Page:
Even more on Microsoft’s SDL

In 2006, Microsoft Press published The Security Development Lifecycle, by Michael Howard and Steve Lipner. (Microsoft’s Security Development Lifecycle blog is here.)


Beginning in October 2008, Scott Swigart and Sean Campbell of Cascade Insights have been publishing a series of articles (each between 3 and 7 pages) to further examine Microsoft’s SDL. This “SDL Series” can be found here. Five of the eight articles have now been published:

SDL Series – Article #1:
Investigating the Security Development Lifecycle at Microsoft

SDL Series – Article #2:
Security Education at Microsoft

SDL Series – Article #3:
The Microsoft Security Org Chart

SDL Series – Article #4:
Threat Modeling at Microsoft

SDL Series – Article #5:
Microsoft Security Toolbox

SDL Series – Article #6:
Microsoft’s Security Response

SDL Series – Article #7:
Evolution of the Microsoft SDL

SDL Series – Article #8:
Microsoft SDL Investigation: The Wrap Up

Swigart & Campbell’s first article begins like this, acknowledging the importance of Howard & Lipner’s book:

In 2006, Michael Howard and Steve Lipner published “The Security Development Lifecycle,” opening the door to Microsoft’s internal methodology for producing more secure software. In this column series, we will walk through the phases of the Microsoft Security Development Lifecycle (SDL) and examine how the SDL is currently put into practice on a daily basis in the development of Microsoft’s products. The goal of our effort, through interviews and research, will be to further pull back the covers on Microsoft’s practices for creating software upon which millions of users (and billions of dollars) depend.

They continue like this:

Proven Effective Methodology

In “The Security Development Lifecycle,” Howard and Lipner made a series of bold statements. On the first page of the introduction, the authors state, “We can categorically state that the SDL does lead to more secure software.” They go on to claim that, at the time of writing, Microsoft customers “have benefited from a vulnerability reduction of more than 50% because of the SDL.”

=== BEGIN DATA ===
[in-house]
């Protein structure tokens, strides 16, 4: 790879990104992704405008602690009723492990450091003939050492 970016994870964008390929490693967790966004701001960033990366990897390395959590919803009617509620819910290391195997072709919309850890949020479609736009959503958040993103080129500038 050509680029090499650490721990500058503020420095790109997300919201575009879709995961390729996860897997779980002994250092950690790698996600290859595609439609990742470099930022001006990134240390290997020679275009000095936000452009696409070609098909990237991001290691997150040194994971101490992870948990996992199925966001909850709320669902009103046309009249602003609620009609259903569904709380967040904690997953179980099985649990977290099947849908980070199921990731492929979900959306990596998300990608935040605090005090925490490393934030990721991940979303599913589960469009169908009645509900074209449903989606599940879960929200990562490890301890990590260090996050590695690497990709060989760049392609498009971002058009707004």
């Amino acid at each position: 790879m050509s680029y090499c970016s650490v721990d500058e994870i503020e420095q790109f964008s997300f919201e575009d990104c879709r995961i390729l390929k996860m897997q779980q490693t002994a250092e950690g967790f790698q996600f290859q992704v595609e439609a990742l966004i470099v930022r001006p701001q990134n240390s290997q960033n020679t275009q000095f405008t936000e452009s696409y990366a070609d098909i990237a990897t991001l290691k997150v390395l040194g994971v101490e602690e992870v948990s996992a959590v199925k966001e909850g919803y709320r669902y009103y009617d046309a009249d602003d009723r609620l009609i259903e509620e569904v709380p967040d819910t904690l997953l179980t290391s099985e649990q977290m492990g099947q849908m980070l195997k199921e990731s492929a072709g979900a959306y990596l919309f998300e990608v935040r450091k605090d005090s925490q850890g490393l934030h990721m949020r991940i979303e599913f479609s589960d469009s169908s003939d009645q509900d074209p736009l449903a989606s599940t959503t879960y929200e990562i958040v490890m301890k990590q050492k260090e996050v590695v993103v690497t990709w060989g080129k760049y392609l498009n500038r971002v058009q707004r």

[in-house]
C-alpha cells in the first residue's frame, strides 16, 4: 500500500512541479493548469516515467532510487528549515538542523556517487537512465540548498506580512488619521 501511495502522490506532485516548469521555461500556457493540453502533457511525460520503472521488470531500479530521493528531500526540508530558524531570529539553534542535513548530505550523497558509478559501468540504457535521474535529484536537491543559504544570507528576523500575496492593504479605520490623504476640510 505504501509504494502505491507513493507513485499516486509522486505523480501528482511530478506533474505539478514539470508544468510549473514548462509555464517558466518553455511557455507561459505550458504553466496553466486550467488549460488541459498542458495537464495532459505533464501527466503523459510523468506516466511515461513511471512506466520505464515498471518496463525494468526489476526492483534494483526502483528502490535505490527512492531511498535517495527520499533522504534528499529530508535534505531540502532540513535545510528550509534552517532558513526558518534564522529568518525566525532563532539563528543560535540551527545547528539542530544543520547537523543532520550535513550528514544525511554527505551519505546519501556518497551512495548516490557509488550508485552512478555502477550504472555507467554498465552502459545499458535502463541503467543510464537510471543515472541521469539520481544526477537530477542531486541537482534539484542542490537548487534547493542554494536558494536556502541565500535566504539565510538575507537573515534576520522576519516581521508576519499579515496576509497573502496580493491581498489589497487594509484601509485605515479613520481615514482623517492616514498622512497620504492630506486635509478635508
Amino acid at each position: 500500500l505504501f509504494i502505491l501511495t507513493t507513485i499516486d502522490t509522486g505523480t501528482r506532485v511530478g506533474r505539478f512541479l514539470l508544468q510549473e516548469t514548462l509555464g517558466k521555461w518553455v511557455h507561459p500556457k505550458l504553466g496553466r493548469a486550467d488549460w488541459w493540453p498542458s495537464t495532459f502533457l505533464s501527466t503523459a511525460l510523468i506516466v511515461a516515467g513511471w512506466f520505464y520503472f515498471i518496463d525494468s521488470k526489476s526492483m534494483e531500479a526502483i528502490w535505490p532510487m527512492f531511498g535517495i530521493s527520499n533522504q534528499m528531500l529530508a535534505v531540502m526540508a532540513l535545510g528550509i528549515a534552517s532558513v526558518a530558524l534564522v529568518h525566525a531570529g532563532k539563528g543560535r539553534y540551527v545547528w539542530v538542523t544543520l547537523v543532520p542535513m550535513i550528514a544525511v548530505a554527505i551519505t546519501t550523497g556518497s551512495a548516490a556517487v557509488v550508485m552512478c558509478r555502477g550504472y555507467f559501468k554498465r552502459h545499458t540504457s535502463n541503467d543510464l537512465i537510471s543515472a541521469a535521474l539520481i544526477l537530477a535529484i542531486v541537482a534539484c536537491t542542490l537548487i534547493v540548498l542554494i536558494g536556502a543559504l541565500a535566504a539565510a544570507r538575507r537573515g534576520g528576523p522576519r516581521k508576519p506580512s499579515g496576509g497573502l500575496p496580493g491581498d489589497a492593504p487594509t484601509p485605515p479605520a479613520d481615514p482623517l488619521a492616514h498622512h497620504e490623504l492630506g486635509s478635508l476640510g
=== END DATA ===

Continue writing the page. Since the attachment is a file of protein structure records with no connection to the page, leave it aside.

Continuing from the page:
Finally, the authors throw down the gauntlet and say, “If you are not implementing a process similar to the SDL, the processes you have now do not create more secure products.”

Do methodologies matter? In our investigation for the How Software Is Built blog, we have delved into the development methodology differences between primarily closed source companies like Microsoft, and numerous open-source projects, like Linux distributions. We can state without reservation that projects which form the core of Linux distros do not use a process similar to the SDL, and differences in development methodologies is something we’ll examine as we perform our investigation.

Our Methodology

In doing this investigation, we will use the book, “The Security Development Lifecycle,” as our guide, and focus in on the following aspects:
 Education and Awareness
 Security Team Organization
 Threat Modeling
 Automated Tools
 Security Response
 The Evolution of the SDL

You can see that the outline for the series of articles has grown, which isn’t surprising, given the importance of the subject. Take a look also at Scott and Sean’s blog, How Software is Built, where you can find loads of interviews, including an interview with Michael about, yep!, the SDL. Does Mr. Howard talk about anything else? I’ve asked him to send us something not related to security for the blog. We’ll see what we get—stay tuned!

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Comments (4)

  1. In “Even more on Microsoft’s SDL” I asked whether Michael Howard talked about anything else. The answer

  2. We’ve been posting recently about Microsoft’s Security Development Lifecycle (SDL). Michael has just

  3. A new article in the "SDL Series."